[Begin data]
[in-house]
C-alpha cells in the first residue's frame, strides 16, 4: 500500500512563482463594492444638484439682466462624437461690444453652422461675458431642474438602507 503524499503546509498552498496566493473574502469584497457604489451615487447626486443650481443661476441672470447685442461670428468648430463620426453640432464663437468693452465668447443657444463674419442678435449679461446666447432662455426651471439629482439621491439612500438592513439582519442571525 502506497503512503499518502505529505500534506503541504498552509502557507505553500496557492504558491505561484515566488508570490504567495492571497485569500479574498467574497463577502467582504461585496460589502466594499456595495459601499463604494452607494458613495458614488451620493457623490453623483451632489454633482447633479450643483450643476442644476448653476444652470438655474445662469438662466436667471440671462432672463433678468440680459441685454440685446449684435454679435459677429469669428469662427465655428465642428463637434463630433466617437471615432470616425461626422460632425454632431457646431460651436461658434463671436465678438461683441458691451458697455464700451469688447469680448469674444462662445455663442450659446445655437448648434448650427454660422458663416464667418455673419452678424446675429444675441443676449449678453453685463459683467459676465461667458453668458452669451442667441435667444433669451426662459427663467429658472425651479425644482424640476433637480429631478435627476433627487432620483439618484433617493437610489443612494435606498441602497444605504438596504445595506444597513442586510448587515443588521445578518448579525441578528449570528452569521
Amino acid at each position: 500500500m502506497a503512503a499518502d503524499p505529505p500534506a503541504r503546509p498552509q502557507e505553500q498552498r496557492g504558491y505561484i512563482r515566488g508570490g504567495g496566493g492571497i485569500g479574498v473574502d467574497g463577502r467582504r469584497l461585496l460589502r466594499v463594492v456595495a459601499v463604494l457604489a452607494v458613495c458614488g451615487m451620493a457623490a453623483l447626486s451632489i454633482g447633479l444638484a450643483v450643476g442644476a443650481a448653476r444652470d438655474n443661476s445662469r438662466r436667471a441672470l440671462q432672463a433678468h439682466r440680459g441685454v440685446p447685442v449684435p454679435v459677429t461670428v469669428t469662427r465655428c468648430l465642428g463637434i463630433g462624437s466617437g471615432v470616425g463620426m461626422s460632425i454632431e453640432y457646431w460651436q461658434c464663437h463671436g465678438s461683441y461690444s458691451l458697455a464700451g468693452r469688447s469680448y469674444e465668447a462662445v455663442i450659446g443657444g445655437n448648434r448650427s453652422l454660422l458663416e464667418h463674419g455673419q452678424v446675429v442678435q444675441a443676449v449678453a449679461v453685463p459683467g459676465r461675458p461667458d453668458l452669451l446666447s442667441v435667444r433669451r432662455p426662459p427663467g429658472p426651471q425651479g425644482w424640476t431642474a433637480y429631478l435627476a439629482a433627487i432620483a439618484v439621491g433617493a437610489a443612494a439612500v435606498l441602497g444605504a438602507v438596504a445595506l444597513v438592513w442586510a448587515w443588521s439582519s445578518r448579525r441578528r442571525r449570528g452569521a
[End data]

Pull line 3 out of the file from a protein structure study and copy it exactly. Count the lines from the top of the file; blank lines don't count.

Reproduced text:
Amino acid at each position: 500500500m502506497a503512503a499518502d503524499p505529505p500534506a503541504r503546509p498552509q502557507e505553500q498552498r496557492g504558491y505561484i512563482r515566488g508570490g504567495g496566493g492571497i485569500g479574498v473574502d467574497g463577502r467582504r469584497l461585496l460589502r466594499v463594492v456595495a459601499v463604494l457604489a452607494v458613495c458614488g451615487m451620493a457623490a453623483l447626486s451632489i454633482g447633479l444638484a450643483v450643476g442644476a443650481a448653476r444652470d438655474n443661476s445662469r438662466r436667471a441672470l440671462q432672463a433678468h439682466r440680459g441685454v440685446p447685442v449684435p454679435v459677429t461670428v469669428t469662427r465655428c468648430l465642428g463637434i463630433g462624437s466617437g471615432v470616425g463620426m461626422s460632425i454632431e453640432y457646431w460651436q461658434c464663437h463671436g465678438s461683441y461690444s458691451l458697455a464700451g468693452r469688447s469680448y469674444e465668447a462662445v455663442i450659446g443657444g445655437n448648434r448650427s453652422l454660422l458663416e464667418h463674419g455673419q452678424v446675429v442678435q444675441a443676449v449678453a449679461v453685463p459683467g459676465r461675458p461667458d453668458l452669451l446666447s442667441v435667444r433669451r432662455p426662459p427663467g429658472p426651471q425651479g425644482w424640476t431642474a433637480y429631478l435627476a439629482a433627487i432620483a439618484v439621491g433617493a437610489a443612494a439612500v435606498l441602497g444605504a438602507v438596504a445595506l444597513v438592513w442586510a448587515w443588521s439582519s445578518r448579525r441578528r442571525r449570528g452569521a